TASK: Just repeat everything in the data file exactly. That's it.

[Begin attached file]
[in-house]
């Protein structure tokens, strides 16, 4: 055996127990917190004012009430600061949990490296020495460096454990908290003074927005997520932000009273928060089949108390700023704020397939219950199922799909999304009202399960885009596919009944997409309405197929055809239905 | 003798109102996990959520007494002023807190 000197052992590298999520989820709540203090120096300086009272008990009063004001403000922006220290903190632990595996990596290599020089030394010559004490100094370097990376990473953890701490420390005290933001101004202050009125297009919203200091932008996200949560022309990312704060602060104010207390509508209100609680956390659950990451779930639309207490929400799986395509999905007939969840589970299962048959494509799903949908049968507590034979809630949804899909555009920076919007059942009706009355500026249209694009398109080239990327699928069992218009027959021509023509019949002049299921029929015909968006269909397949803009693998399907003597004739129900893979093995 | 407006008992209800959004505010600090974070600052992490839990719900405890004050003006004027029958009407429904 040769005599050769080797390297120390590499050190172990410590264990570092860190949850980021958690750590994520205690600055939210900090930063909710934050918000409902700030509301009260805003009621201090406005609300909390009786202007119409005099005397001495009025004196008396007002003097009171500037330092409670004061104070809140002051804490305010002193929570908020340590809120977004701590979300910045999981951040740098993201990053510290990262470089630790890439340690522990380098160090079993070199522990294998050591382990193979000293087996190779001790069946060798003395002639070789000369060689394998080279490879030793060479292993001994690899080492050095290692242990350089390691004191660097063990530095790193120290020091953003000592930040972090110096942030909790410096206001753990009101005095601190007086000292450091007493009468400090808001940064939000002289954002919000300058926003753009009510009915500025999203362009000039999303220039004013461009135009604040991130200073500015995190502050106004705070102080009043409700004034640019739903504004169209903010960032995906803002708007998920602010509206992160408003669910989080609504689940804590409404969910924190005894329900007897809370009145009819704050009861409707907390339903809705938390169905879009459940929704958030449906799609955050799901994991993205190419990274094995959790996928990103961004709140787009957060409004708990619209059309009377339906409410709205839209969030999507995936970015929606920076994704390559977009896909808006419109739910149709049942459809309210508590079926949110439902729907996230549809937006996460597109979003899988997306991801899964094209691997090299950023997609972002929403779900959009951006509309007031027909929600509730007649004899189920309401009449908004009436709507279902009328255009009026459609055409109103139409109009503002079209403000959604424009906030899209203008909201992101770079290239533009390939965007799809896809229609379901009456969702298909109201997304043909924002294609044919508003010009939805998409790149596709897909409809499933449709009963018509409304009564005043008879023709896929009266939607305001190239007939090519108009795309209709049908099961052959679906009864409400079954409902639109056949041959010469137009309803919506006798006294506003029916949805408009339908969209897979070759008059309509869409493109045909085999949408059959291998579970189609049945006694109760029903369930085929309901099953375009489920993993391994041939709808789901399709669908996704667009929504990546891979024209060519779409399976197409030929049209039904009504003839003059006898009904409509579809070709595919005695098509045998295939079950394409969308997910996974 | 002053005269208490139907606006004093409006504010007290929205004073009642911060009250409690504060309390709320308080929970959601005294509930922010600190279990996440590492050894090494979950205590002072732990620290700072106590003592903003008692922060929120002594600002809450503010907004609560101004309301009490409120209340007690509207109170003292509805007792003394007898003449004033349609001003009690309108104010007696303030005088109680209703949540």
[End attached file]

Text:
[in-house]
């Protein structure tokens, strides 16, 4: 055996127990917190004012009430600061949990490296020495460096454990908290003074927005997520932000009273928060089949108390700023704020397939219950199922799909999304009202399960885009596919009944997409309405197929055809239905 | 003798109102996990959520007494002023807190 000197052992590298999520989820709540203090120096300086009272008990009063004001403000922006220290903190632990595996990596290599020089030394010559004490100094370097990376990473953890701490420390005290933001101004202050009125297009919203200091932008996200949560022309990312704060602060104010207390509508209100609680956390659950990451779930639309207490929400799986395509999905007939969840589970299962048959494509799903949908049968507590034979809630949804899909555009920076919007059942009706009355500026249209694009398109080239990327699928069992218009027959021509023509019949002049299921029929015909968006269909397949803009693998399907003597004739129900893979093995 | 407006008992209800959004505010600090974070600052992490839990719900405890004050003006004027029958009407429904 040769005599050769080797390297120390590499050190172990410590264990570092860190949850980021958690750590994520205690600055939210900090930063909710934050918000409902700030509301009260805003009621201090406005609300909390009786202007119409005099005397001495009025004196008396007002003097009171500037330092409670004061104070809140002051804490305010002193929570908020340590809120977004701590979300910045999981951040740098993201990053510290990262470089630790890439340690522990380098160090079993070199522990294998050591382990193979000293087996190779001790069946060798003395002639070789000369060689394998080279490879030793060479292993001994690899080492050095290692242990350089390691004191660097063990530095790193120290020091953003000592930040972090110096942030909790410096206001753990009101005095601190007086000292450091007493009468400090808001940064939000002289954002919000300058926003753009009510009915500025999203362009000039999303220039004013461009135009604040991130200073500015995190502050106004705070102080009043409700004034640019739903504004169209903010960032995906803002708007998920602010509206992160408003669910989080609504689940804590409404969910924190005894329900007897809370009145009819704050009861409707907390339903809705938390169905879009459940929704958030449906799609955050799901994991993205190419990274094995959790996928990103961004709140787009957060409004708990619209059309009377339906409410709205839209969030999507995936970015929606920076994704390559977009896909808006419109739910149709049942459809309210508590079926949110439902729907996230549809937006996460597109979003899988997306991801899964094209691997090299950023997609972002929403779900959009951006509309007031027909929600509730007649004899189920309401009449908004009436709507279902009328255009009026459609055409109103139409109009503002079209403000959604424009906030899209203008909201992101770079290239533009390939965007799809896809229609379901009456969702298909109201997304043909924002294609044919508003010009939805998409790149596709897909409809499933449709009963018509409304009564005043008879023709896929009266939607305001190239007939090519108009795309209709049908099961052959679906009864409400079954409902639109056949041959010469137009309803919506006798006294506003029916949805408009339908969209897979070759008059309509869409493109045909085999949408059959291998579970189609049945006694109760029903369930085929309901099953375009489920993993391994041939709808789901399709669908996704667009929504990546891979024209060519779409399976197409030929049209039904009504003839003059006898009904409509579809070709595919005695098509045998295939079950394409969308997910996974 | 002053005269208490139907606006004093409006504010007290929205004073009642911060009250409690504060309390709320308080929970959601005294509930922010600190279990996440590492050894090494979950205590002072732990620290700072106590003592903003008692922060929120002594600002809450503010907004609560101004309301009490409120209340007690509207109170003292509805007792003394007898003449004033349609001003009690309108104010007696303030005088109680209703949540």